Developmental exposure to Perchlorate alters synaptic transmission in hippocampus of the Adult rat

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Authors: Mary E. Gilbert and Li Sui
Date: June 2008
From: Environmental Health Perspectives(Vol. 116, Issue 6)
Publisher: National Institute of Environmental Health Sciences
Document Type: Report
Length: 8,460 words
Lexile Measure: 1370L

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BACKGROUND: Perchlorate is an environmental contaminant that blocks iodine uptake into the thyroid gland and reduces thyroid hormones. This action of perchlorate raises significant concern over its effects on brain development.

OBJECTIVES: The purpose of this study was to evaluate neurologic function in rats after developmental exposure to perchlorate.

METHODS: Pregnant rats were exposed to 0, 30, 300, or 1,000 ppm perchlorate in drinking water from gestational day 6 until weaning. Adult male offspring were evaluated on a series of behavioral tasks and neurophysiologic measures of synaptic function in the hippocampus.

RESULTS: At the highest perchlorate dose, triiodothyronine ([T.sub.3]) and thyroxine ([T.sub.4]) were reduced in pups on postnatal day 21. [T.sub.4] in dams was reduced relative to controls by 16%, 28%, and 60% in the 30-,300-, and 1,000-ppm dose groups, respectively. Reductions in T4 were associated with increases in thyroid-stimulating hormone in the high-dose group. No changes were seen in serum T3. Perchlorate did not impair motor activity, spatial learning, or fear conditioning. However, significant reductions in baseline synaptic transmission were observed in hippocampal field potentials at all dose levels. Reductions in inhibitory function were evident at 300 and 1,000 ppm, and augmentaions in long-term potentiation were observed in the population spike measure at the highest dose.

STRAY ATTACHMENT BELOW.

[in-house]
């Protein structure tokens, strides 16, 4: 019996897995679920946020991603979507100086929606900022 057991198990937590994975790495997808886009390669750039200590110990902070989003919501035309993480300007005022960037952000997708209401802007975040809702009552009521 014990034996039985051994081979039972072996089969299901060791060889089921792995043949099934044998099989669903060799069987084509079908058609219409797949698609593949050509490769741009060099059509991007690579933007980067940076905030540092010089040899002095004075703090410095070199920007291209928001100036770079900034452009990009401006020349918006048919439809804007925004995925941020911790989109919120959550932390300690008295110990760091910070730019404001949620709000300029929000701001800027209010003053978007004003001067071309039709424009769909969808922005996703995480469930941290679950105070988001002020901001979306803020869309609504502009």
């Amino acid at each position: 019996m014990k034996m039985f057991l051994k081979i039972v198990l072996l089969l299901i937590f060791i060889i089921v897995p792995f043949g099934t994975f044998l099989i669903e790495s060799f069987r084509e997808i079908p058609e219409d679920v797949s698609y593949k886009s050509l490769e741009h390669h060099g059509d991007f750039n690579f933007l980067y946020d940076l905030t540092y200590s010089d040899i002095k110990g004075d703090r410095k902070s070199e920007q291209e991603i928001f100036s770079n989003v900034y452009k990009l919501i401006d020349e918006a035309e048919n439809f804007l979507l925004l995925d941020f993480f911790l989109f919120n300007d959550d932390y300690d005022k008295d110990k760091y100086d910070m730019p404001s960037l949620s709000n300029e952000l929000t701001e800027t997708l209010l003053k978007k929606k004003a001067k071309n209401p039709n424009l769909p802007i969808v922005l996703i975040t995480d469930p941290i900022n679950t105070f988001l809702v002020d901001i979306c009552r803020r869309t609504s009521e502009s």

CONCLUSIONS: Dose-dependent deficits in hippocampal synaptic function were detectable with relatively minor perturbations of the thyroid axis, indicative of an irreversible impairment in synaptic transmission in response to developmental exposure to perchlorate.

KEY WORDS: brain, cognition, development, hippocampus, iodine, learning and memory, neurotoxicity, perchlorate, thyroid hormone. Environ Health Perspect 116:752-760 (2008). doi:10.1289/ehp.11089 available via [Online 6 March 2008]


Thyroid hormones play crucial roles in the development and maturation of the central nervous system. Severe reductions during critical periods in the prenatal and early postnatal period produce stunted growth and mental retardation in children (for review, see Anderson et al. 2003; Bernal 2002). However, recent reports indicate that children born to women experiencing modest subclinical perturbations of the thyorid axis during pregnancy have reduced IQ (intelligence quotient) scores and subtle deficits in cognition, memory, and visuospatial ability and higher incidence of attention deficit hyperactivity disorder (ADHD) (Haddow et al. 1999; Zoeller and Rovet 2004). Neuroanatomic alterations have also been demonstrated in animal models of modest thyroid dysfunction in early development (Auso et al. 2004; Goodman and Gilbert 2007; Lavado-Autric et al. 2003). These structural deficits are accompanied by impairments in synaptic transmission, auditory function, behavioral and neurophysiologic assessments of learning and memory, and increased seizure sensitivity (Auso et al. 2004; Gilbert et al. 2006; Gilbert and Sui 2006; Goldey et al. 1995; LavadoAutrec et al. 2003; Sui and Gilbert 2003).

Perchlorate is an environmental contaminant that reduces thyroid hormone (Wolff 1998). Ammonium perchlorate is a salt used primarily in solid rocket fuel and propellants, explosives, pyrotechnics, and blasting formulations. Improper disposal and use result in release of the salt to the environment, where it rapidly dissociates to perchlorate anion. Perchlorate anion has been detected in drink ing water supplies, fruits, vegetables, grain, and...

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Gale Document Number: GALE|A181148441